"A foolish woman may be right in her assessment of her husband’s faults and failures, but she is often unwise in how she responds to them. She fails to see that her negative reactions to his negative behavior are just as unbiblical and selfish in nature as his actions. She also fails to see how ineffective her emotional responses prove to be." (The Difference Between a Wise and Foolish Woman).

I thought about how these words have played out in my marriage.  I thought about how often these words have played out in my relationships with friends and family. Or strangers I brush up against and get rubbed the wrong way. I thought about how they have played out with broken friendships, ended relationships.

Often times it is our reaction to evil that becomes evil and makes us equally guilty. 

Like a cycle of evil. I pay back evil with evil and other people get hurt.

I think it is interesting that Peter warns not to pay back evil with evil or insult with insult because by doing this we may inherit a blessing.

We don't become the evil that was given to us.  We rise above.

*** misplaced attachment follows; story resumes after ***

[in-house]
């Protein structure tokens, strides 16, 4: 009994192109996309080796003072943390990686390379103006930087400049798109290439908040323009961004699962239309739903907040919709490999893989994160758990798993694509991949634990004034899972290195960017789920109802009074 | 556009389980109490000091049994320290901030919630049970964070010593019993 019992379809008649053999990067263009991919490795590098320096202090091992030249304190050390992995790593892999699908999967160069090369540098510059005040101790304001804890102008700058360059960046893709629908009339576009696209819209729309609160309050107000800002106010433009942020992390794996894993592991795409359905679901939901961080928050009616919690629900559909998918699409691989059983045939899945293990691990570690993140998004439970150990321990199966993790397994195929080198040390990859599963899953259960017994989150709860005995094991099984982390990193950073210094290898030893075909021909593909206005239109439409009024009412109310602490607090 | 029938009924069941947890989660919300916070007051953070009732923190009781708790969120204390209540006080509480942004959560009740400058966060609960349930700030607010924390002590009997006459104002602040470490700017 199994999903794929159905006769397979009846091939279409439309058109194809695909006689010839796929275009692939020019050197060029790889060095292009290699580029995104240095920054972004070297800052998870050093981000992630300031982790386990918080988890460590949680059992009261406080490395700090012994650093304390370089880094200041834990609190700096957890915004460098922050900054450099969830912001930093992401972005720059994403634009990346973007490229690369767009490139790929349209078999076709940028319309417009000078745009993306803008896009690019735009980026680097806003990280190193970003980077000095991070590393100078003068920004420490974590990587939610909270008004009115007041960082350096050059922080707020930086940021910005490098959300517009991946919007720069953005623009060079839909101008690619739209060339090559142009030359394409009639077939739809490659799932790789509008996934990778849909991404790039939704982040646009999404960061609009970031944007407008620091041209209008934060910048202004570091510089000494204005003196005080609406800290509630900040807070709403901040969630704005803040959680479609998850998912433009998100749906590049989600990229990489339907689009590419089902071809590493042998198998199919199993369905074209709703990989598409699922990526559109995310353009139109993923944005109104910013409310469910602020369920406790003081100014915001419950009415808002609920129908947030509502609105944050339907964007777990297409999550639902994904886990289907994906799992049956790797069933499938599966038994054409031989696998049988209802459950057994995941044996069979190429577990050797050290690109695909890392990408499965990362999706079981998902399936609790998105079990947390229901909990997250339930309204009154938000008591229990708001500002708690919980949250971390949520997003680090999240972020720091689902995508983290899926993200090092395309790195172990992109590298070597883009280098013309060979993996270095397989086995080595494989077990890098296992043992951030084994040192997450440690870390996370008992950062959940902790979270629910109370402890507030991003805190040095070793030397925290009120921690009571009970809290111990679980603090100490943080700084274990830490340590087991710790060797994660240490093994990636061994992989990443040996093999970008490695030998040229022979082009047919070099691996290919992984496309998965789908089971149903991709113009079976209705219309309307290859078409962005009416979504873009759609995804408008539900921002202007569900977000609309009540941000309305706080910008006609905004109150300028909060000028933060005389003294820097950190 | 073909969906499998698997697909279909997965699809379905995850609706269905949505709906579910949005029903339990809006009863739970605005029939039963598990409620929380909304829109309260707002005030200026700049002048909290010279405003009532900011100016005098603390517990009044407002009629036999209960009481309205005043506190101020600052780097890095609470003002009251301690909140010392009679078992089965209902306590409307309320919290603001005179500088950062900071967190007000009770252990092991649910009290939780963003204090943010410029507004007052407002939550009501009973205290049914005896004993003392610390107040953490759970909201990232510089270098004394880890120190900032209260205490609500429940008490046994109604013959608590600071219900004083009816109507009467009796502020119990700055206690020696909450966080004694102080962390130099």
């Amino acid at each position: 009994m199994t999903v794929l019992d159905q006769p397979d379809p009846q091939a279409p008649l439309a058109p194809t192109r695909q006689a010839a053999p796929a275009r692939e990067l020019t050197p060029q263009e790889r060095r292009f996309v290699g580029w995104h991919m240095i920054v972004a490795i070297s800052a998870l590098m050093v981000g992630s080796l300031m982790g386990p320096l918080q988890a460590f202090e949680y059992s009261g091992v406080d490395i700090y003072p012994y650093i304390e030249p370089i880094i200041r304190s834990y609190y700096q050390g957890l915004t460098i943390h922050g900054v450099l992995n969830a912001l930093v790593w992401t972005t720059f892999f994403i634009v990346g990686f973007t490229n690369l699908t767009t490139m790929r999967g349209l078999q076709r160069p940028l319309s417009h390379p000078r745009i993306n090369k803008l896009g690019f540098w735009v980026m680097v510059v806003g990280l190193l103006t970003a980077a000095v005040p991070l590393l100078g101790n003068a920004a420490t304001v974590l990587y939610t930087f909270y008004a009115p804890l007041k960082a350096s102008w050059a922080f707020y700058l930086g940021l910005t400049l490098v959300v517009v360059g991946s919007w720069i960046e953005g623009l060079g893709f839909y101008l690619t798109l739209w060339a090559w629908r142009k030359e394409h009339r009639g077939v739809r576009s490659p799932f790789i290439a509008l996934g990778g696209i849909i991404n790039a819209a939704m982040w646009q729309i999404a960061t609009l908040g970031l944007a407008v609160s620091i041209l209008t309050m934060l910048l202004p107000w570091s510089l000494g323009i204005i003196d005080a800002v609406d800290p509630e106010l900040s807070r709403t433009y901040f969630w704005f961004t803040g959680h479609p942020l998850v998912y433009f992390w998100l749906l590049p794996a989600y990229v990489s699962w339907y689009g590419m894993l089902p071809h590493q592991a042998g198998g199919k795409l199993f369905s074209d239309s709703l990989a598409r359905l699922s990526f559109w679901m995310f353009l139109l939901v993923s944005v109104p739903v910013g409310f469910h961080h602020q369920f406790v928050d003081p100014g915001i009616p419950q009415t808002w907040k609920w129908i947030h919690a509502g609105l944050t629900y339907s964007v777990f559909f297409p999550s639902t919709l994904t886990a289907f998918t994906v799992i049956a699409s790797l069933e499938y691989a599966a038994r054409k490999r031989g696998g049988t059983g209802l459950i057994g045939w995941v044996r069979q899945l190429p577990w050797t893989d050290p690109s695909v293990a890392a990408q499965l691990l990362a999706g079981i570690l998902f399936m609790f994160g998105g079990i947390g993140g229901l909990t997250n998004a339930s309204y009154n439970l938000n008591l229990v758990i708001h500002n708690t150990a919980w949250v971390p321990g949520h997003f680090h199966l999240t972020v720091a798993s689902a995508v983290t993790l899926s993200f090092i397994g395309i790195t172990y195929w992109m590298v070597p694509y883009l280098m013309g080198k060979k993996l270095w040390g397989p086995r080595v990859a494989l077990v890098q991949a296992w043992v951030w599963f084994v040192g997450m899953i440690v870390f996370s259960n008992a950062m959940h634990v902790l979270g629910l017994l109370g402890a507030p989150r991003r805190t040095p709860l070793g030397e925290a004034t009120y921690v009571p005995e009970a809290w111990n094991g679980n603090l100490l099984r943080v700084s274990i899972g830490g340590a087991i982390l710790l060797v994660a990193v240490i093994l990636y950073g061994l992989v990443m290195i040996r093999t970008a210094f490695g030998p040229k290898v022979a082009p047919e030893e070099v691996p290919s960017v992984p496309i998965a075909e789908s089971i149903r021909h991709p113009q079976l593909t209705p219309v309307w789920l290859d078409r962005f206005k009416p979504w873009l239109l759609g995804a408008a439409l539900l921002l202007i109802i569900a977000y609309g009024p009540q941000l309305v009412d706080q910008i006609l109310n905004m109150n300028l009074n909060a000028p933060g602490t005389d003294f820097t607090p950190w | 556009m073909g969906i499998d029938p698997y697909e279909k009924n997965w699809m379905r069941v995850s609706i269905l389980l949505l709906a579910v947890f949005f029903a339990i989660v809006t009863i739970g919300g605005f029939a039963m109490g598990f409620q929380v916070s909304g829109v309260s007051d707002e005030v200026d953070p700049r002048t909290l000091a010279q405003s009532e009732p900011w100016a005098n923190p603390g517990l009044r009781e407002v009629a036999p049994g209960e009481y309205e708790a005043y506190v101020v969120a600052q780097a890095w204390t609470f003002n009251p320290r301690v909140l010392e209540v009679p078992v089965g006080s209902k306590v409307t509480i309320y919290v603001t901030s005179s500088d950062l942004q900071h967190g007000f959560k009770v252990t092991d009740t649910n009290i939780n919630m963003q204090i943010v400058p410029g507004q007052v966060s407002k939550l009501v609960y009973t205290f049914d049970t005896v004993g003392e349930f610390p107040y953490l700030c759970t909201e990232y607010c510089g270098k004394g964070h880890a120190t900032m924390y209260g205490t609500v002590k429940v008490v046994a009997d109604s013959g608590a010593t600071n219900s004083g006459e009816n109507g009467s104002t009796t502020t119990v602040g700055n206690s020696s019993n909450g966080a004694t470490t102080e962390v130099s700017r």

It is so true that often the evil I receive I become (and worse) when I decide to pay back. 

When I sling mud it boomerangs and comes back to me, leaving me filthy too.

I don't think I've ever repaid evil for evil and felt good about it later.  Like eating poison it only perpetuates the pain.  I suppose that's why Peter includes this call to seek peace and pursue it. 

Often times I see things  from my view only. My gaze is glazed over by my painful experience. I can quickly distort the picture from my perspective and lose the focus making me more willing to repay evil for evil. Making my lips deceitful and distorted like the above passage describes.

Lysa TyrKeurst writes about a friendship ending messy in her book Uninvited.